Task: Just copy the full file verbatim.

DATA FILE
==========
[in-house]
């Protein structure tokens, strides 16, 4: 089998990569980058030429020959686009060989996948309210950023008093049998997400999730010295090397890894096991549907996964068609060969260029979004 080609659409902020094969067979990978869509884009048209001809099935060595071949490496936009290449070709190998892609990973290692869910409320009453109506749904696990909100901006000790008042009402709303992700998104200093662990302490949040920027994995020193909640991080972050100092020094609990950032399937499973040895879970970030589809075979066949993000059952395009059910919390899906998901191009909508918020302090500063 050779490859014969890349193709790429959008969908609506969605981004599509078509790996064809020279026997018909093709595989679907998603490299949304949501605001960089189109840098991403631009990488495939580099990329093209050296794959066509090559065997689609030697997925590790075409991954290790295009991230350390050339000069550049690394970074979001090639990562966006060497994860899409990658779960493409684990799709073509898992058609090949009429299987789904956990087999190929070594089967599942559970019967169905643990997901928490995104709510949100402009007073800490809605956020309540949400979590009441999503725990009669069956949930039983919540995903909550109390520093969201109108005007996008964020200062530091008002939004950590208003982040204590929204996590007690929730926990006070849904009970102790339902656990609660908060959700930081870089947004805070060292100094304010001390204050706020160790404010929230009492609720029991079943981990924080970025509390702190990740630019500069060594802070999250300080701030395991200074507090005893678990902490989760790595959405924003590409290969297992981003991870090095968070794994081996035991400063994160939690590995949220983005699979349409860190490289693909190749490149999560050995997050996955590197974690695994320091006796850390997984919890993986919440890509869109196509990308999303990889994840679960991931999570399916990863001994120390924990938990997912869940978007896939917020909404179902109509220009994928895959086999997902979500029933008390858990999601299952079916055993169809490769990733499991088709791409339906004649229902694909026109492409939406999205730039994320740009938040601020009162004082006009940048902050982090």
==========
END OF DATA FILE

[in-house]
């Protein structure tokens, strides 16, 4: 089998990569980058030429020959686009060989996948309210950023008093049998997400999730010295090397890894096991549907996964068609060969260029979004 080609659409902020094969067979990978869509884009048209001809099935060595071949490496936009290449070709190998892609990973290692869910409320009453109506749904696990909100901006000790008042009402709303992700998104200093662990302490949040920027994995020193909640991080972050100092020094609990950032399937499973040895879970970030589809075979066949993000059952395009059910919390899906998901191009909508918020302090500063 050779490859014969890349193709790429959008969908609506969605981004599509078509790996064809020279026997018909093709595989679907998603490299949304949501605001960089189109840098991403631009990488495939580099990329093209050296794959066509090559065997689609030697997925590790075409991954290790295009991230350390050339000069550049690394970074979001090639990562966006060497994860899409990658779960493409684990799709073509898992058609090949009429299987789904956990087999190929070594089967599942559970019967169905643990997901928490995104709510949100402009007073800490809605956020309540949400979590009441999503725990009669069956949930039983919540995903909550109390520093969201109108005007996008964020200062530091008002939004950590208003982040204590929204996590007690929730926990006070849904009970102790339902656990609660908060959700930081870089947004805070060292100094304010001390204050706020160790404010929230009492609720029991079943981990924080970025509390702190990740630019500069060594802070999250300080701030395991200074507090005893678990902490989760790595959405924003590409290969297992981003991870090095968070794994081996035991400063994160939690590995949220983005699979349409860190490289693909190749490149999560050995997050996955590197974690695994320091006796850390997984919890993986919440890509869109196509990308999303990889994840679960991931999570399916990863001994120390924990938990997912869940978007896939917020909404179902109509220009994928895959086999997902979500029933008390858990999601299952079916055993169809490769990733499991088709791409339906004649229902694909026109492409939406999205730039994320740009938040601020009162004082006009940048902050982090």